Netflix, Voi Siete Stronzi

Netflix announced that it is going to take action to prevent people from logging in through proxy servers.

“In coming weeks, those using proxies and unblockers will only be able to access the service in the country where they currently are,” David Fullagar, Netflix’s VP of content delivery architecture, wrote in a blog post. “We are confident this change won’t impact members not using proxies. Source

I understand that Netflix has a problem here. Intellectual property rights are territorial in nature, and thus a movie company can sell the U.S. distribution rights to a film separately from the French distribution rights. I agree that content producers have a right to be paid for their efforts. But, situations like this make me understand why people pirate content. It really seems like a misuse of copyright.

I frequently log in to my Netflix account from an Italian VPN. I like to watch movies in Italian. I am teaching my kids Italian, and I like them to watch their cartoons in Italian. The same cartoons that are on my Netflix USA account are also available on Netflix Italy. But, for some reason, Netflix does not give me the option to change the language to Italian, as it does if I log in through an IP address in Europe. Netflix could easily offer the same shows with the Italian language option in the USA, but for some reason, they would rather not.

Zone shifting is a legitimate use. I can understand that Netflix would rather not let me access “Better Call Saul,” from my proxy server. They don’t have U.S. distribution rights to it yet, so technically, if I were to access Better Call Saul on that proxy server, I’m violating someone’s rights.

I have a completely untested legal theory here, that “region shifting” should be considered to be “fair use.” Lets look at it this way, what if someone is in the United States, but they only speak French. Should they simply be out of luck when it comes to watching movies, if the providers refuse to serve up the movies in French? I could forgive them if they didn’t make the movies in French, but if you log in to Netflix from a French IP address, you get the movies in French if you want them — including with French subtitles.

The greatest threat to content producers’ profits comes from torrents. When a movie gets into the torrent stream, all bets are off, and all profits are gone. Sure, some people torrent because they’re too cheap to pay for the content. But, a situation like this makes it pretty clear that the copyright owners are creating a hell of a legitimate argument that torrenting, to watch in your preferred language, is a legitimate activity.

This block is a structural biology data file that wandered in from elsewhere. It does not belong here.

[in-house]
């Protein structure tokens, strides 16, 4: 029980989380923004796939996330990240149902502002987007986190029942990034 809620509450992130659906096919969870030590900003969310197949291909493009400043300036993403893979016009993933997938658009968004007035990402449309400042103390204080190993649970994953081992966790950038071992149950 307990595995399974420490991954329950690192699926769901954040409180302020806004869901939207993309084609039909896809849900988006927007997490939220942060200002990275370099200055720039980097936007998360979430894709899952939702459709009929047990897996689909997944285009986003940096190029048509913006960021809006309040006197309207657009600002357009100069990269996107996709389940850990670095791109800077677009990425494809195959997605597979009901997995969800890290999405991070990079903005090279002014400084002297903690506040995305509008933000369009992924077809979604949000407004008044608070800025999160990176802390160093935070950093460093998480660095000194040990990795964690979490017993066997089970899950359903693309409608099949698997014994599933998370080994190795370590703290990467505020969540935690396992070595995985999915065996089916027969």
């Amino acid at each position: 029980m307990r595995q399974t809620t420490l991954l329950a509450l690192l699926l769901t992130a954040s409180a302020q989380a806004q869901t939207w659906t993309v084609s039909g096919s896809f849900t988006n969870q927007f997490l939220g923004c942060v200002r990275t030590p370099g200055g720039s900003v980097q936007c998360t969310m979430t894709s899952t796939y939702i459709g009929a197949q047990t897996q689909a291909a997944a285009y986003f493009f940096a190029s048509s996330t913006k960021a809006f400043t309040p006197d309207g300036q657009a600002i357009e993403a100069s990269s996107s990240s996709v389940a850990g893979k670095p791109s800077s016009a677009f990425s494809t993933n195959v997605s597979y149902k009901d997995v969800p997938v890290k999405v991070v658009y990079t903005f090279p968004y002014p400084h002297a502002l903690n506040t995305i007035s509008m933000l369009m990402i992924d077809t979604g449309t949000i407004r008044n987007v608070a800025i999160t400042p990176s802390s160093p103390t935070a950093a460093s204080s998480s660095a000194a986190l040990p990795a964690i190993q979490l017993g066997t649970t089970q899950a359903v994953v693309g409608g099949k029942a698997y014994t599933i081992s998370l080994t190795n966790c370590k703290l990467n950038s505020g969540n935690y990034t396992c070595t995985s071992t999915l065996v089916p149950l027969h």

I am not sure if anyone has ever been sued for torrenting a film in order to language-shift, but if they did, I’d be inclined to defend such a suit pro bono.

This post originally appeared on Popehat. View it here.

One Response to Netflix, Voi Siete Stronzi

  1. dan says:

    I saw this a few weeks ago and attributed it to posturing. Simply put, if they could have stopped people from cross-border-shopping for movies, they simply would have closed the hole. They have not invented new technology. So I fully expect this to not happen. Or get rolled out as something people can easily circumvent, like they circumvent the current restrictions. I am probably the only one in my city who does not “do” Netflix. Never have. But all of my friends (won’t mention names) invite me on occasion. I don’t think anyone uses the “canadian” version ever. There simply is more content across the border. It is just impossible to re-invent the internet to prevent this.

    The problem with the torrenting-to-language-shift is that Netflix is not the owner of the content (unless its one of their titles). They are merely a licenced conduit and only one of many legal ways to view the content. So you may want to hold off on pro bono representation.

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